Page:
MetaFilter Usage Statistics August 17, 2022 7:46 AM   Subscribe

In the Steering Committee voting thread (please vote!), I posted some data analysis how much people are using MetaFilter, based on the data in the infodump. That became somewhat of a derail, so here is a thread to discuss what this data means, and how it should inform our decisions going forward.

The charts I made are cohort analyses by month and year. The X axis is time, the Y axis is number of active users (where "active" means they posted post, posted a comment, or favorited a post or comment), and the colors represent groups of users that joined during the same month or year.

Additionally, here is a table showing relative number of users active each year. The Y axis is time, and the X axis is the cohort year, so, for instance, the bottom right cell being "58" means that 58% of users that joined in 2021 were active in 2022. (Here is a version that is shifted so that the y axis is relative to join date) You can see that it used to be that ~70% of people stayed for a year, then ~80%-85% of the people who remained stayed for a second year, but these days it's more like 60% staying for the first year, then 70%-80% for a second year. I personally think that figuring out why so many more people than before are bouncing off the site is important — to me, it seems easier and more impactful to figure out why people who are interested enough to join MetaFilter end up bouncing off of it than to figure out why people aren't hearing about MetaFilter.

However, we'll definitely need to do both, since the total number of registered users has been quite stagnant, compared to what it once was.
(click to expand)

Here is the number of users who joined each year, for reference
   2695 2000
   9886 2001
   3157 2002
     34 2003
   2895 2004
   4591 2005
   5588 2006
   5515 2007
   5965 2008
   5536 2009
   5173 2010
   4694 2011
   4180 2012
   2800 2013
   3140 2014
   2337 2015
   1860 2016
   1485 2017
   1180 2018
    899 2019
    762 2020
    587 2021
    393 2022


Additionally, here are some more charts from a couple years ago, and some data on AskMe posts per day.

I hope that this data will allow us to take better stock of where we are, and better understand how the userbase is changing.

I'll close this post by saying that it's a mistake to think that just because something is easy to measure, it's also important, and I would rather see MetaFilter be high-quality and low-volume than low-quality and high-volume. However, I think right now the size and (lack of) diversity in the userbase is a significant problem for both the quality of discussion and the financial stability of the site, and it's thus important to find fresh faces and convince them to stick around.
posted by wesleyac to MetaFilter-Related at 7:46 AM (67 comments total) 19 users marked this as a favorite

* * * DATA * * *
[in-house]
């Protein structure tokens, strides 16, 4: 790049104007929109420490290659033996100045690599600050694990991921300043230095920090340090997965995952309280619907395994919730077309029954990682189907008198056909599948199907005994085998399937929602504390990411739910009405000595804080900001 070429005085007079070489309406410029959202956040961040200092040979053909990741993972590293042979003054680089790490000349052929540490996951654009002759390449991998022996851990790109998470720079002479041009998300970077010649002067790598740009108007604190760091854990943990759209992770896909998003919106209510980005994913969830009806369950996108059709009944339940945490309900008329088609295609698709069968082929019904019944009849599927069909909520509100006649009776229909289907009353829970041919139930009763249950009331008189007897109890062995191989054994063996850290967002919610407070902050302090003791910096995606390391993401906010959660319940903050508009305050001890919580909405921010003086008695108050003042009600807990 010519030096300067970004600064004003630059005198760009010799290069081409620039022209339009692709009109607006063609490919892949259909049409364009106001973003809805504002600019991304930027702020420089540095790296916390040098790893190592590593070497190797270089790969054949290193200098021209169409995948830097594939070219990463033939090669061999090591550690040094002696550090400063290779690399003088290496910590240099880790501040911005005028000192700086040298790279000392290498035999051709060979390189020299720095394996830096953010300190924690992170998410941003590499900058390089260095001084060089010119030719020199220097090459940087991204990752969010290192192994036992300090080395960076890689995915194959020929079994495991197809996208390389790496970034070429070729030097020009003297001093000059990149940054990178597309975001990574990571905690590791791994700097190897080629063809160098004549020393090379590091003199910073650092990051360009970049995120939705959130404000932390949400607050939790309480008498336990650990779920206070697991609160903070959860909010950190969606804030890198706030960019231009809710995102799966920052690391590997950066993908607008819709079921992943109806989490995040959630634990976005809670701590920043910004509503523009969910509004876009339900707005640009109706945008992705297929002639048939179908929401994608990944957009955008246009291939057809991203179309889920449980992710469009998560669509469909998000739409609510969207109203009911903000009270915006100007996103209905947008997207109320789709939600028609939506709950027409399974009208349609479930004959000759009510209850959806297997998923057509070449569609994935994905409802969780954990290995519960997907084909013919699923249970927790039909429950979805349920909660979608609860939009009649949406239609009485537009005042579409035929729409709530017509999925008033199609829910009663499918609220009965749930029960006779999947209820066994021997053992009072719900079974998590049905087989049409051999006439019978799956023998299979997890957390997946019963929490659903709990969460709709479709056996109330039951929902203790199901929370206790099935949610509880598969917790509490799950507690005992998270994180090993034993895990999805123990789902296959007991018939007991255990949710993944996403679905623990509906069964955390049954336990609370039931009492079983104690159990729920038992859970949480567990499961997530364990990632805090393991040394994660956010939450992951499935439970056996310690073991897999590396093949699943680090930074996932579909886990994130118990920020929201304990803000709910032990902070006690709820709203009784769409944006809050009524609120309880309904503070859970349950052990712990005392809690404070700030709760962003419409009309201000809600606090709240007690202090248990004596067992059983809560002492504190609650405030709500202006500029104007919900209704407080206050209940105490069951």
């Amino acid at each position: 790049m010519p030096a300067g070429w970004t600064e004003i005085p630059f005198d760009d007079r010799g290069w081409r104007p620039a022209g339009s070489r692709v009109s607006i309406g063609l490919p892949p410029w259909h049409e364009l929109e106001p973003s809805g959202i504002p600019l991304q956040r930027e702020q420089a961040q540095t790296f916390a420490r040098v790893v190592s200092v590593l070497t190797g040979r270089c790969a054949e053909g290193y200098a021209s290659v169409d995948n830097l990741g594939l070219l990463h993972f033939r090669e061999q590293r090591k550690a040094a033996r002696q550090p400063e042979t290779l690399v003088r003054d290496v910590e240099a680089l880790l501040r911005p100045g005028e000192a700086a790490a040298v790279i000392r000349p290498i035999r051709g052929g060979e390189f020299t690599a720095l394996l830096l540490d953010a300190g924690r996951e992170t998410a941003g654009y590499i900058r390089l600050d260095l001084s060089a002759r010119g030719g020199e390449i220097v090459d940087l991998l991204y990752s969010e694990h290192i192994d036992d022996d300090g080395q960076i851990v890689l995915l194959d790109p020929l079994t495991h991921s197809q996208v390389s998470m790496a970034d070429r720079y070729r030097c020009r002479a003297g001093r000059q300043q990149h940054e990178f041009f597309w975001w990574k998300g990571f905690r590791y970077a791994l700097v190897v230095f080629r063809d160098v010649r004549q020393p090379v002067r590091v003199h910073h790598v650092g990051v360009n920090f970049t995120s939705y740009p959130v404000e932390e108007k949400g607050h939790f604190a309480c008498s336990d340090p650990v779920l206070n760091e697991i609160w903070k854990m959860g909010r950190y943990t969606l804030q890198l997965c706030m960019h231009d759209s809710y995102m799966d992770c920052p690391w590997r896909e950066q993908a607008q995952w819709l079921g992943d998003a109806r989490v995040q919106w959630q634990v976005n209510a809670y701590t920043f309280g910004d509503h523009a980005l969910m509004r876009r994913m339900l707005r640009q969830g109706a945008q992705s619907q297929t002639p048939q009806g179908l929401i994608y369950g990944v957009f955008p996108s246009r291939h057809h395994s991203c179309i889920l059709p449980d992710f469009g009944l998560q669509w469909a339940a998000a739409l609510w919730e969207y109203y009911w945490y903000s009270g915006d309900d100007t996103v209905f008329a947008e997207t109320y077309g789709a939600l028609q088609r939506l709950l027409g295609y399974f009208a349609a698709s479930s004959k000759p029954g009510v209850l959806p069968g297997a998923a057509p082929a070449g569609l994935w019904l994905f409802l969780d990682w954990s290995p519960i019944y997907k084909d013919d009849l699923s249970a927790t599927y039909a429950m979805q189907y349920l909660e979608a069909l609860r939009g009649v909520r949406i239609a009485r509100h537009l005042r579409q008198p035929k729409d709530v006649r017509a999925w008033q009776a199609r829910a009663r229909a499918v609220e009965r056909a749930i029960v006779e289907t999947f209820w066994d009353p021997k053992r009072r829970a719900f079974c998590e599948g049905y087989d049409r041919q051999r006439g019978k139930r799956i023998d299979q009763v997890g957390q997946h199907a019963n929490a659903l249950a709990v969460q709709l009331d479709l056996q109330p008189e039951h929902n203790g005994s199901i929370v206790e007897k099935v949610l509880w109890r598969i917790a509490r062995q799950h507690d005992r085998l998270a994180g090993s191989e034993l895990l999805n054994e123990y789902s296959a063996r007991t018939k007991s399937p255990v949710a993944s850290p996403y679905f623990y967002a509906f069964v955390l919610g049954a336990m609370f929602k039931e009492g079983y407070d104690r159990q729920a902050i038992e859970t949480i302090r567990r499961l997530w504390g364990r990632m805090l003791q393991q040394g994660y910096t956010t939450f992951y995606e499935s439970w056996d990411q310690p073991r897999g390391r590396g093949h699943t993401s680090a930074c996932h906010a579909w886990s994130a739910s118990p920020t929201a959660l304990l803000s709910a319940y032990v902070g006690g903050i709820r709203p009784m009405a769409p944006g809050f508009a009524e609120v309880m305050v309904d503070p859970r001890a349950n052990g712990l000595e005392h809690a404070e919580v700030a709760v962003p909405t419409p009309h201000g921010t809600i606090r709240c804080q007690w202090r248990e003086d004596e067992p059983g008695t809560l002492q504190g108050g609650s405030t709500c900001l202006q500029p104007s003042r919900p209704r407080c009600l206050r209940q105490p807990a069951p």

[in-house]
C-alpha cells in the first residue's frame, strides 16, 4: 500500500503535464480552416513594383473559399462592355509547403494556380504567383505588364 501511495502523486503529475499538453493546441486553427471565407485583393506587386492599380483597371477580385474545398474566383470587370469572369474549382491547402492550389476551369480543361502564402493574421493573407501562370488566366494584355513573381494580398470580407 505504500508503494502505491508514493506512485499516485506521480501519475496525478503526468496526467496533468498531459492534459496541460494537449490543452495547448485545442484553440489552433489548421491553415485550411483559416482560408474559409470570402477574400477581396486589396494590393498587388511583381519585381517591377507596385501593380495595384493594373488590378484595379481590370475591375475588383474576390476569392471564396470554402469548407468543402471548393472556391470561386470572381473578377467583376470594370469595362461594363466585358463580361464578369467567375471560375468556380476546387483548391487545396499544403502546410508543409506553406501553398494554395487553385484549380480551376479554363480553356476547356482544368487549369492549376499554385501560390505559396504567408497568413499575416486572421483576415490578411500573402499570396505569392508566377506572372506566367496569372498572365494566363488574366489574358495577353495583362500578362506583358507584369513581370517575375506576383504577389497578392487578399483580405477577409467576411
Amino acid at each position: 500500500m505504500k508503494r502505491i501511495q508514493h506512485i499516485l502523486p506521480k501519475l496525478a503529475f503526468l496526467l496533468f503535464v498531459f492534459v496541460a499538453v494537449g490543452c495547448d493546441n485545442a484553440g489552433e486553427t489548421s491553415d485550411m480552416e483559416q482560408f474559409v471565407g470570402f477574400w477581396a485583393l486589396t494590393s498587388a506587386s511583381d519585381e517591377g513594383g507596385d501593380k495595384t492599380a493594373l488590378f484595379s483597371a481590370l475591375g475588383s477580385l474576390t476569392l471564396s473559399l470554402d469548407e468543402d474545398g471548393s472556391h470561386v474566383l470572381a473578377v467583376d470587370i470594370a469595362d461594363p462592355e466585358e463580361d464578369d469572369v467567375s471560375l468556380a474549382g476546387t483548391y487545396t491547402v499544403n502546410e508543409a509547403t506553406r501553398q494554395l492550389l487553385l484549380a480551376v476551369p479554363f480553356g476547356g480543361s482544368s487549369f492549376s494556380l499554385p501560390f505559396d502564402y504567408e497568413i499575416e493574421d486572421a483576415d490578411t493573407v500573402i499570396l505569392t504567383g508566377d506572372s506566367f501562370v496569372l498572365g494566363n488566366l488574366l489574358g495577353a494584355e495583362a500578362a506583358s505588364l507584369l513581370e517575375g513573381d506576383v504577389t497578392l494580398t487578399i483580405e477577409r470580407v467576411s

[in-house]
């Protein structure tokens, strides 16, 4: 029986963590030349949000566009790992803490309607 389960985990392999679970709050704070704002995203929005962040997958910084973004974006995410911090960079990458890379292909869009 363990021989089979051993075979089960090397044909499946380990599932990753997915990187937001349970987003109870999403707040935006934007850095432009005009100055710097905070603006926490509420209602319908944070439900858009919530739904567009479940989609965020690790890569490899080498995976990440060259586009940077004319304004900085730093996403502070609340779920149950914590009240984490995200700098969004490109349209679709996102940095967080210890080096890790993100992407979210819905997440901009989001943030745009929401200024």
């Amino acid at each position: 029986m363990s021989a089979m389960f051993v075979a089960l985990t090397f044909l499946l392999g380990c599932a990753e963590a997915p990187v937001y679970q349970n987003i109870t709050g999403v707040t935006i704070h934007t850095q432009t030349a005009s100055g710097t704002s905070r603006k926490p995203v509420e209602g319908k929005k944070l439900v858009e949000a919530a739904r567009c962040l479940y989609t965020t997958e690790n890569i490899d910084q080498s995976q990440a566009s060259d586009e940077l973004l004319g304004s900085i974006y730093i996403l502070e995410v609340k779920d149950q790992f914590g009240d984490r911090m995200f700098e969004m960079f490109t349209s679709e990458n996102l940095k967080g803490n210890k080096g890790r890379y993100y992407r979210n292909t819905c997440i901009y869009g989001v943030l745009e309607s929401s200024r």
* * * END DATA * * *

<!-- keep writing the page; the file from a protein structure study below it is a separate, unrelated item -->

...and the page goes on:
In the other thread Miko asked for a chart excluding favoriteshere's that chart. I can do a annual version as well if people want, but it's a little more work and I think this one gets the idea across.

Interestingly, the chart without favorites shows pretty clearly that there hasn't been a decline in users posting or commenting for the past ~year, which seems like good news :)
posted by wesleyac at 8:23 AM on August 17 [10 favorites]


I really appreciate this data, wesleyac!
posted by It's Raining Florence Henderson at 8:26 AM on August 17 [4 favorites]


Interestingly, the chart without favorites shows pretty clearly that there hasn't been a decline in users posting or commenting for the past ~year, which seems like good news :)

That is actually pretty interesting, yeah. Thanks for doing all this, wesleyac. Next time we get out on the canals of Amsterdam (there will be a next time, right???) you get all the snacks.
posted by lazaruslong at 8:32 AM on August 17 [2 favorites]


And now, for something slightly different — the number of comments per user during July 2022, and the same thing on a log scale. Each bar has width 1, so there were ~1100 users who made one comment, ~500 who made two comments, etc.
posted by wesleyac at 9:36 AM on August 17 [2 favorites]


I was initially confused by the retention graphs because I was expecting them to be absolute percentages of the users from, say, 2000, who were still active in 2022, rather than YoY changes in number of active users who'd joined in that era. The numbers over 100% is what tipped me off.

But wait I just noticed that 110% of the people who joined in 2004 were active in 2005. I take it back, I still don't understand those charts.
posted by aubilenon at 9:56 AM on August 17


Oh I guess that might be people who joined in 2004 but only lurked until 2005. Okay, I'm fine.
posted by aubilenon at 9:57 AM on August 17


(Reminder that people open and close accounts and someone like me, who joined in 2001, closed that account and opened this one in modern times after a very short break, aren't clearly represented here - probably a small percentage but this is a little bit blurry of a snapshot, is all).
posted by tiny frying pan at 10:02 AM on August 17 [3 favorites]


aubilenon, ah I didn't explain it well. Each cell is the number of users in that cohort year who were active that year, divided by the number that were active the previous year. This means that people who create a account but never use it aren't counted. You're correct about numbers over 100%, for instance, of the 2895 users who joined in 2004, 1934 were active that year, and 2244 were active in 2005. Presumably that's because signups were re-opened in November of 2004, so a lot of people joined and didn't do anything for just a couple months, and then got counted as being inactive that entire year.

If you're interested, here is one where each cell is the number of users in each cohort who were active in a given year divided by the number of users in their cohort year, which is I think what you were expecting it to be at first. (and a normalized version of that)